I’m going to get something right out of the way: I am no Disney expert. Before sitting down to watch American Experience’s new documentary about the life of Walt Disney (full video below), the most I knew about the man came from popular culture and the trip I took to Disneyland last year as an adult. But after watching the new film, I can say with confidence: Roy Disney, Walt’s older brother, is the unsung hero of Walt Disney Studio. It became very evident through the course of the documentary that while Walt was the visionary, Roy was the steady backbone of the organization. As my wife and I watched the new film last week we developed a running joke. Whenever something bad happened, one of us would yell “Fix it Roy.
“Hot Water” and “The Freshman” are two early comedies starring silent film legend Harold Lloyd. The Binghamton Theatre Organ Society is screening them with organist Jim Ford supplying the musical accompaniment — and the sound effects. Ben Reynolds will also appear in character as Harold Lloyd. http://wskg.org/audio/btosharold.mp3
The upcoming election to replace former Republican state senator Tom Libous is high-stakes. If the district turns Democrat, it could tip the balance of power in the state senate. Conventional wisdom says that’s going to be very hard to do. The area seems like a Republican stronghold after Libous’ long tenure, and it has over 9,000 more voters registered Republican than Democrat. But a deeper look tells another story.
Sometimes the littlest minds pose the biggest questions—questions with complicated answers that often leave adults scratching their heads. Subscribe to this new digital series to impress your kids, inspire their continued curiosity and get the answers to life’s big questions before your little ones ask. Check out this episode which explains why people feel dizzy when they spin! https://youtu.be/KuiNueVxdec
Has your child stumped you? Share your kids’ big questions by emailing email@example.com.
NOVA presents an exclusive breakthrough in the greatest unsolved mystery in Arctic exploration. In 1845, British explorer Sir John Franklin set off to chart the elusive Northwest Passage, commanding 128 men in two robust and well-stocked Royal Navy ships, the Erebus and Terror. They were never heard from again. Eventually, searchers found tantalising clues to their fate: a hastily written note left on an island, exhumed bodies suggesting lead poisoning, discarded human bones with marks of cannibalism and Inuit legends of ghost ships. But no trace of the ships was ever found.
Tonight on Nature, growing up in the wild is hard enough on young animals when they have parents to rely on for protection and guidance, but what happens when they lose their parents? How do they survive? Over the past few years, great strides have been made in understanding how to rescue and rehabilitate orphaned wildlife. But as the documentary shows, success often comes down to the efforts of individuals at animal rescue centers around the world who devote their lives to saving these vulnerable creatures, getting them back on their feet and, hopefully, releasing them back into the wild. Nature’s Miracle Orphans tells their stories as it follows the different stages of care needed to get koalas, wallabies, sloths, kangaroos and fruit bats through infancy, childhood and on the road to independence where they can look after themselves.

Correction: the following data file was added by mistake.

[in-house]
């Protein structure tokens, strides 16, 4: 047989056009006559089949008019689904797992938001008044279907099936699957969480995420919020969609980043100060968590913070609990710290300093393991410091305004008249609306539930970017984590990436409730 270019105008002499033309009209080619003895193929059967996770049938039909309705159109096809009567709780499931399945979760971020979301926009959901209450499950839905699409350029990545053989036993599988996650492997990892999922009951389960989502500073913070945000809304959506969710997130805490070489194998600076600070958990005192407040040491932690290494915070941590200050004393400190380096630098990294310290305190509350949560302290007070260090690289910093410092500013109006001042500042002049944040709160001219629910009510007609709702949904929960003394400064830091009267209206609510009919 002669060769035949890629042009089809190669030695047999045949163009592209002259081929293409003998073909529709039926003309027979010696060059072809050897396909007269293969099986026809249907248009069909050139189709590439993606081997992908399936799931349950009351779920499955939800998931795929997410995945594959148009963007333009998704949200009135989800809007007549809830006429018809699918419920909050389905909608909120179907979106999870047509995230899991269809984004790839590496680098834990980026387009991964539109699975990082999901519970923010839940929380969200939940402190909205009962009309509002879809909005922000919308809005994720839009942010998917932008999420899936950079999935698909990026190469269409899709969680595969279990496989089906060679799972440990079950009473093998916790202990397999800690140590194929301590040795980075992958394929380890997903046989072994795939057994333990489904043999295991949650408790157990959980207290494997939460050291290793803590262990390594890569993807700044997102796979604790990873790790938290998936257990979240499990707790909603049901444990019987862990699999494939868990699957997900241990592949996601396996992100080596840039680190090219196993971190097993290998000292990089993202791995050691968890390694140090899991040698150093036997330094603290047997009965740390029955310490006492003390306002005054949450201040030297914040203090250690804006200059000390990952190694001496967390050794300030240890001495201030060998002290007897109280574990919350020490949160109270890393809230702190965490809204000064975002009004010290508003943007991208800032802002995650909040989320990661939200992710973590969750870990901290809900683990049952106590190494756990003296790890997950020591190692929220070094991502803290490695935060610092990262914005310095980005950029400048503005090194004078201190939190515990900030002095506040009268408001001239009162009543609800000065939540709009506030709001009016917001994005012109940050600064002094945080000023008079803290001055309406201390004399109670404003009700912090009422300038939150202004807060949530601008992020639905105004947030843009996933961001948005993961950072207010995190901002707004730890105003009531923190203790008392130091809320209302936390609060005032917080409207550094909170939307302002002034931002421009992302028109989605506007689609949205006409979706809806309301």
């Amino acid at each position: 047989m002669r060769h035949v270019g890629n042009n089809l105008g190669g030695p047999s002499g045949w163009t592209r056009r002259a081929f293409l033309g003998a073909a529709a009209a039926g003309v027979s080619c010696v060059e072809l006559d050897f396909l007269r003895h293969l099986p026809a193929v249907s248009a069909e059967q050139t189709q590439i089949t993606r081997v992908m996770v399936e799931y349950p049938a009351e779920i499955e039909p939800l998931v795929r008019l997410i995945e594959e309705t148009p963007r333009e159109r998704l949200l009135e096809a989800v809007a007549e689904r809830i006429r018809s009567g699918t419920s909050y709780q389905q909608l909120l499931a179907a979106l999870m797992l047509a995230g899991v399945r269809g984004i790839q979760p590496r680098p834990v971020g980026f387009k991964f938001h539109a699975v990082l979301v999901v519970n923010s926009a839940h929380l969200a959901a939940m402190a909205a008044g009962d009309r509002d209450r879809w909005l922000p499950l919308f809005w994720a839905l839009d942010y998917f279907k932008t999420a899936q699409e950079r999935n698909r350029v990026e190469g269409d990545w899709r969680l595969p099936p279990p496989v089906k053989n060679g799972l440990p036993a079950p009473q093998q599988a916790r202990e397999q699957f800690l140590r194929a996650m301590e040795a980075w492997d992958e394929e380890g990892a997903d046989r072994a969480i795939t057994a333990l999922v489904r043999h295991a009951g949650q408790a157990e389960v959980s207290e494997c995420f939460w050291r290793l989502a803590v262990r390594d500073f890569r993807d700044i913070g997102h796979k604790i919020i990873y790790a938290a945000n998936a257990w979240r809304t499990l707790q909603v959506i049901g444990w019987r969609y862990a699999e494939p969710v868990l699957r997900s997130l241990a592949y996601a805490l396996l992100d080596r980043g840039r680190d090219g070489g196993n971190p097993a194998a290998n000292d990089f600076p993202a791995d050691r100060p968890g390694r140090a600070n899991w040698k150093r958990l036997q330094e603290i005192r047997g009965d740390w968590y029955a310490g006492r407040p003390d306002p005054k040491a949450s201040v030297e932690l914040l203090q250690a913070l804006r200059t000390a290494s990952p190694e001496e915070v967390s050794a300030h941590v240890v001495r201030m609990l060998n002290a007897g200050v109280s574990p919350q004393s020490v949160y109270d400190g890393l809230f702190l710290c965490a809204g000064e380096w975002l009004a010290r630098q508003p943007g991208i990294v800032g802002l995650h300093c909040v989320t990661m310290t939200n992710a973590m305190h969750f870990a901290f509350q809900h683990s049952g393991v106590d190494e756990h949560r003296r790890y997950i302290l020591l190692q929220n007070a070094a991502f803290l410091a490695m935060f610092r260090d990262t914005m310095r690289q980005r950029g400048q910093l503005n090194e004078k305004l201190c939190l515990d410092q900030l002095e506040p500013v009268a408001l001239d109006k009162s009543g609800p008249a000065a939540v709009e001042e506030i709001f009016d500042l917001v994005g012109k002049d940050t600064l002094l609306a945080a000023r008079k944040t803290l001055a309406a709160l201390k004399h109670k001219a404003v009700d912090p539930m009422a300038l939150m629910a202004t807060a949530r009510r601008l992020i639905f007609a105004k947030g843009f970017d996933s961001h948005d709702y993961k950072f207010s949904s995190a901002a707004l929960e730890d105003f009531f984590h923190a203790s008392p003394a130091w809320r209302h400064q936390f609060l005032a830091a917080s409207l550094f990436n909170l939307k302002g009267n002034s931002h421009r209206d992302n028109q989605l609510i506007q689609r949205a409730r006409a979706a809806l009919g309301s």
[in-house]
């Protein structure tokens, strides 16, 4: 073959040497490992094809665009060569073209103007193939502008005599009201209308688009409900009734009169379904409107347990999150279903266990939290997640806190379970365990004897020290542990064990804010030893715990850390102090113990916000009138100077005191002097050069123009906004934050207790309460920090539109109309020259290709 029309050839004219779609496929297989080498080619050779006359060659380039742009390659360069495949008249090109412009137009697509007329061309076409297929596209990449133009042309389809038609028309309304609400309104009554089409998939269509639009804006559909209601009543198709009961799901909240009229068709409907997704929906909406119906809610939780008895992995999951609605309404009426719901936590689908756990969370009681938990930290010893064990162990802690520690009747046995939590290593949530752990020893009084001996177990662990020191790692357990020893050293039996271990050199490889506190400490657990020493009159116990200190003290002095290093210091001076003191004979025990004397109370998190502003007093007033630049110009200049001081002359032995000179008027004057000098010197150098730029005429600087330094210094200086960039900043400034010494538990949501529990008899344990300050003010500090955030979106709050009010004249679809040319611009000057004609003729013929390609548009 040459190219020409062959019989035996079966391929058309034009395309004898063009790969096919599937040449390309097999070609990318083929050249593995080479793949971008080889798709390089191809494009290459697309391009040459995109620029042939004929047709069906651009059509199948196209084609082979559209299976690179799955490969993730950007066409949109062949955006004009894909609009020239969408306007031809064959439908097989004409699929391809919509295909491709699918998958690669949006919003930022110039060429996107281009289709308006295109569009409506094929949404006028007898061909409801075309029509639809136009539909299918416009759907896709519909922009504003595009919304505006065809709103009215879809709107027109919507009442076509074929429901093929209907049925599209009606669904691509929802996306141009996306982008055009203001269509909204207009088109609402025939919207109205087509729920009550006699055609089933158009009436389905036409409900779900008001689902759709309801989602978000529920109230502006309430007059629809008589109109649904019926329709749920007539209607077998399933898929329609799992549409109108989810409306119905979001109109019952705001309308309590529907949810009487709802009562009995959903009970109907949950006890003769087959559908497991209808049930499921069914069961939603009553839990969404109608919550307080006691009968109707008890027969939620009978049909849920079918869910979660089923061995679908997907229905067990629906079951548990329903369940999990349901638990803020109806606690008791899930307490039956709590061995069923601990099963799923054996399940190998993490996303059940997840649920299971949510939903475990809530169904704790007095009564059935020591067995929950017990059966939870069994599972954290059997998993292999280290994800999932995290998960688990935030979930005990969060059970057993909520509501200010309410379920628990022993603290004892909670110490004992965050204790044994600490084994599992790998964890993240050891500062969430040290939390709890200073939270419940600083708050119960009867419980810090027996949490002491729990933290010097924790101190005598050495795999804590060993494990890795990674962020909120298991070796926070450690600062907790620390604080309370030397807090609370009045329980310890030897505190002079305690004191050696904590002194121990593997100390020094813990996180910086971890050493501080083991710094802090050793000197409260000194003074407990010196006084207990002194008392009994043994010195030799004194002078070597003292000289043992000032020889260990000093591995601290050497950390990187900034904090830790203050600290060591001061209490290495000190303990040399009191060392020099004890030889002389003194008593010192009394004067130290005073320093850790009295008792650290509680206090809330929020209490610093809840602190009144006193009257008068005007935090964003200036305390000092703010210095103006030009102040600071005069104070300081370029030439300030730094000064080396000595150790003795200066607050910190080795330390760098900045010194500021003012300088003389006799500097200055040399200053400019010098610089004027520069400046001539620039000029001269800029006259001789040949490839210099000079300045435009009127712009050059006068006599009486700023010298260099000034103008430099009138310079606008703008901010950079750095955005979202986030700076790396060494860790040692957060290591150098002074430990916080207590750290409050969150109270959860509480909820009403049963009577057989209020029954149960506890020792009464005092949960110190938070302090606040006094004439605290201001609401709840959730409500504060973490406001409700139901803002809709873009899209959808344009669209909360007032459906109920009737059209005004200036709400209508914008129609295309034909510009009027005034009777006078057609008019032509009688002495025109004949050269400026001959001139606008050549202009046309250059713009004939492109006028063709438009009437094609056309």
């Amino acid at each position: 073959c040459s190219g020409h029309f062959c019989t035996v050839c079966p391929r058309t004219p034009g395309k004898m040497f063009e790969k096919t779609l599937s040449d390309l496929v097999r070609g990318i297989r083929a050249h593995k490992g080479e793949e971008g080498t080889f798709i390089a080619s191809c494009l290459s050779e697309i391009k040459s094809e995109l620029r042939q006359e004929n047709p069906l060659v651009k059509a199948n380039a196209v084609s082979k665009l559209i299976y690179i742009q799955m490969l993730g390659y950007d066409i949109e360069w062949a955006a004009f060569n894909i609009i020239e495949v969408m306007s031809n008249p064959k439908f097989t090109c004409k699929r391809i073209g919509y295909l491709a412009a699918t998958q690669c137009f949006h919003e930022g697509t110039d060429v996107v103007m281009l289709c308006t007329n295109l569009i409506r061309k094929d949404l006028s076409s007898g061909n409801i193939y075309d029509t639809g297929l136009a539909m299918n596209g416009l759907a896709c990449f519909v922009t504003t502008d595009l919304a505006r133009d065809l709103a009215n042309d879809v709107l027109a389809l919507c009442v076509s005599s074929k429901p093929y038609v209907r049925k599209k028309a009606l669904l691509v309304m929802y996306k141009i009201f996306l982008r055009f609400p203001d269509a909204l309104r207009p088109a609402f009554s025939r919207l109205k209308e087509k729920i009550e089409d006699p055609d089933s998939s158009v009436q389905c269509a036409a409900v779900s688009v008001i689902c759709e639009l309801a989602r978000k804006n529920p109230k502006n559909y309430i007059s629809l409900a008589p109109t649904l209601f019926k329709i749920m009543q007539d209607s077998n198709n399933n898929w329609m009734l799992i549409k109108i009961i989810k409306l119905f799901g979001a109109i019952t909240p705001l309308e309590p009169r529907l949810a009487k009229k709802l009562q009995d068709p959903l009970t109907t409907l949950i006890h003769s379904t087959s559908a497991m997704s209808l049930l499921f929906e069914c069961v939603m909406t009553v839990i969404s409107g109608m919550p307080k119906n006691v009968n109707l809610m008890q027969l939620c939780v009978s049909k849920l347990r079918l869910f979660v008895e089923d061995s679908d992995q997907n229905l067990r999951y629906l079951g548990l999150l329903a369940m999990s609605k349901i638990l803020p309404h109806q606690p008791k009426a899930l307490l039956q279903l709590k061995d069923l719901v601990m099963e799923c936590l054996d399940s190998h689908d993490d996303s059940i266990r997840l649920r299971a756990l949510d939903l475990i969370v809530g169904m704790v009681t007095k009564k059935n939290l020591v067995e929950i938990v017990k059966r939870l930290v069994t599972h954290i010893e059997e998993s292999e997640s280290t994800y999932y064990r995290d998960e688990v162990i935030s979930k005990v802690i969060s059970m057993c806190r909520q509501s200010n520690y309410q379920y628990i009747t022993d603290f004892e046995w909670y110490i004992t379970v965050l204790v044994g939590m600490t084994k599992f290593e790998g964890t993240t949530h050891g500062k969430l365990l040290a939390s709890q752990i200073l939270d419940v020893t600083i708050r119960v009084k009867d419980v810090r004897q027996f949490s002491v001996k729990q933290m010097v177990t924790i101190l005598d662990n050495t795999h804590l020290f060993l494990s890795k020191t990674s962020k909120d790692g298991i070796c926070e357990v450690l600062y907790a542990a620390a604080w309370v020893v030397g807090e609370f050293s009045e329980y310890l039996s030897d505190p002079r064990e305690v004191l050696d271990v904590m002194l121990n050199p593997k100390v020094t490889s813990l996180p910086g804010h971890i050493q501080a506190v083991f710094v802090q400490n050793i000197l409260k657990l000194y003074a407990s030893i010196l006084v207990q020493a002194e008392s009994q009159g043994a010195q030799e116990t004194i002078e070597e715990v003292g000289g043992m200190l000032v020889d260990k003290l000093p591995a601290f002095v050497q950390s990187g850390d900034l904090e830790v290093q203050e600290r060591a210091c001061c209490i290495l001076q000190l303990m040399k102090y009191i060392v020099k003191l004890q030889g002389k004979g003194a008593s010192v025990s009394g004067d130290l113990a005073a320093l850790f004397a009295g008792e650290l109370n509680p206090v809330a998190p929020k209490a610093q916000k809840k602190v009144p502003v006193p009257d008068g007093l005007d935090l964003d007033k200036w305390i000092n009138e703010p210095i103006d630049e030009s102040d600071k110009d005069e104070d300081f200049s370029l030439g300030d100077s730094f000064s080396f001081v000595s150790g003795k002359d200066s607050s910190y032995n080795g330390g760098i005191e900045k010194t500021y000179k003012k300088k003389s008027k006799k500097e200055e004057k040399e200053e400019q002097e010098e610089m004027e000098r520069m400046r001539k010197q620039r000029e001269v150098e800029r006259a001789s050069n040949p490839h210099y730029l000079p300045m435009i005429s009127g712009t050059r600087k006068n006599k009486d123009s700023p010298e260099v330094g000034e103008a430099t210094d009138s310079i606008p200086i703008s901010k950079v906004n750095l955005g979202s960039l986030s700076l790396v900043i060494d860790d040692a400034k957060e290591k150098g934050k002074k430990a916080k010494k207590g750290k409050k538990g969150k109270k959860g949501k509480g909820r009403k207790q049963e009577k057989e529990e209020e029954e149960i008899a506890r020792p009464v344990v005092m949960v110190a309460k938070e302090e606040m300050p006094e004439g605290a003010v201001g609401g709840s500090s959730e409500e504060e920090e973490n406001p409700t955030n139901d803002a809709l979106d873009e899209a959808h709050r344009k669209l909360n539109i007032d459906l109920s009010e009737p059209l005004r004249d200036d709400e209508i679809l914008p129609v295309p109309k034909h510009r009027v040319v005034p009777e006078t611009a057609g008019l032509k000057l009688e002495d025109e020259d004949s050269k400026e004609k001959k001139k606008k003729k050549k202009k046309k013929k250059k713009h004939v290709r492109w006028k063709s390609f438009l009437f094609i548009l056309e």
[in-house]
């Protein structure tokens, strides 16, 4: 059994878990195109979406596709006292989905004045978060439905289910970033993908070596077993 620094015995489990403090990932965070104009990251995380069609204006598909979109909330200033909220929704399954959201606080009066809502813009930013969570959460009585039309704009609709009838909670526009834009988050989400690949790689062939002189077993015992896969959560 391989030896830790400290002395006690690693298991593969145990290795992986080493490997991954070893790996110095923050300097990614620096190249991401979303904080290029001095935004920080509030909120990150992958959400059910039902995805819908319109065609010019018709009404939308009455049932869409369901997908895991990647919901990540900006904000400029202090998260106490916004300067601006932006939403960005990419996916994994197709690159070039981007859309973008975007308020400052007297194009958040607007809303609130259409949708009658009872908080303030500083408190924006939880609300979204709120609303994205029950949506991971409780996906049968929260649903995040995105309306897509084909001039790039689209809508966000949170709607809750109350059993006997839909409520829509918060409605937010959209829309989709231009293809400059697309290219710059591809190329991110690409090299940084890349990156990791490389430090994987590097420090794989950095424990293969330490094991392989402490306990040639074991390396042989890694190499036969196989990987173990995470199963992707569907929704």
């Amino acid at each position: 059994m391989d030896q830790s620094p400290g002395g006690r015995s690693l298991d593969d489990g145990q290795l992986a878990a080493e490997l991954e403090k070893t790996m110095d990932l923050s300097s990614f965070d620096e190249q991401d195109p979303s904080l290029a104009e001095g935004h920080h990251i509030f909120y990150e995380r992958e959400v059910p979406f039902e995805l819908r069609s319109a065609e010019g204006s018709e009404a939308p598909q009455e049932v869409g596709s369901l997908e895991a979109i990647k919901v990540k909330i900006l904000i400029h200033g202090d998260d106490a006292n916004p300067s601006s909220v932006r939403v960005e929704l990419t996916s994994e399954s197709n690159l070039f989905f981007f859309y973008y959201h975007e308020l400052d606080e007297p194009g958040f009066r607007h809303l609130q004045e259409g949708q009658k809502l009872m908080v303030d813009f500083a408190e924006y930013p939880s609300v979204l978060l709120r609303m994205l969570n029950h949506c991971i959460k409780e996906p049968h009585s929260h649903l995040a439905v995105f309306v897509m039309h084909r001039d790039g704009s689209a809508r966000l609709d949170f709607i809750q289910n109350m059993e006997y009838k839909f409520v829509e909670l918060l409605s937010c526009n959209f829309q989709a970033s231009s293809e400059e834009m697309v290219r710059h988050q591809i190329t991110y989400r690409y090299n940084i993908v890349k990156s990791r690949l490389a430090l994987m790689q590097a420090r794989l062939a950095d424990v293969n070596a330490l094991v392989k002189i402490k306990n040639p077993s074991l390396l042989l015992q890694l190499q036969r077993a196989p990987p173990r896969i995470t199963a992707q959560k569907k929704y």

First established as a hunting reserve in 1920, Gorongosa became a national park in July 1960 under Portuguese colonial rule. It quickly became a premiere destination not only for international tourists, mainly from Portugal, but also for celebrities including John Wayne, Joan Crawford and Gregory Peck. But, two years after Mozambique gained independence from Portugal in 1975, the country was engulfed by a civil war. By the time the war ended in 1992, a million people were dead and several million more were maimed, traumatized and displaced. The web of life within Gorongosa’s park was likewise left in tatters.
Sometimes the littlest minds pose the biggest questions—questions with complicated answers that often leave adults scratching their heads. Subscribe to this new digital series to impress your kids, inspire their continued curiosity and get the answers to life’s big questions before your little ones ask. Has your child stumped you? Share your kids’ big questions by emailing firstname.lastname@example.org. Host Nathan Shields is an illustrator, math teacher and professional dad.
Criteria for Programs
This guide is designed to assist you in understanding some of the criteria on which WSKG reviews local programming. It is helpful if you have answered most, if not all, of these criteria in advance of presenting your project idea or completed program to WSKG. WSKG’s production and programming priorities:
New York State and Pennsylvania stories (bonus with a national interest)
Education and Life-Long Learning
Arts and Entertainment
Health and Fitness
Science and Agriculture
Diversity and Social Issues
WSKG places special emphasis on project ideas that relate to the WSKG service area of Upstate New York and Pennsylvania’s Northern Tier – their land, history and people. WSKG’s criteria for evaluating proposals:
Does the program fit within and further WSKG’s Mission? Is there a need for this type of program?
Radio Lab explores animals, specifically animals and people coming together. In a cruel trick of evolution, humans can stand just three feet from a ferocious animal and still be perfectly safe. This hour, Radiolab goes to the zoo. What’s with our need to get close to “wildness”? We examine where we stand in this paradox–starting with the Romans, and ending in the wilds of Belize, staring into the eyes of a wild jaguar.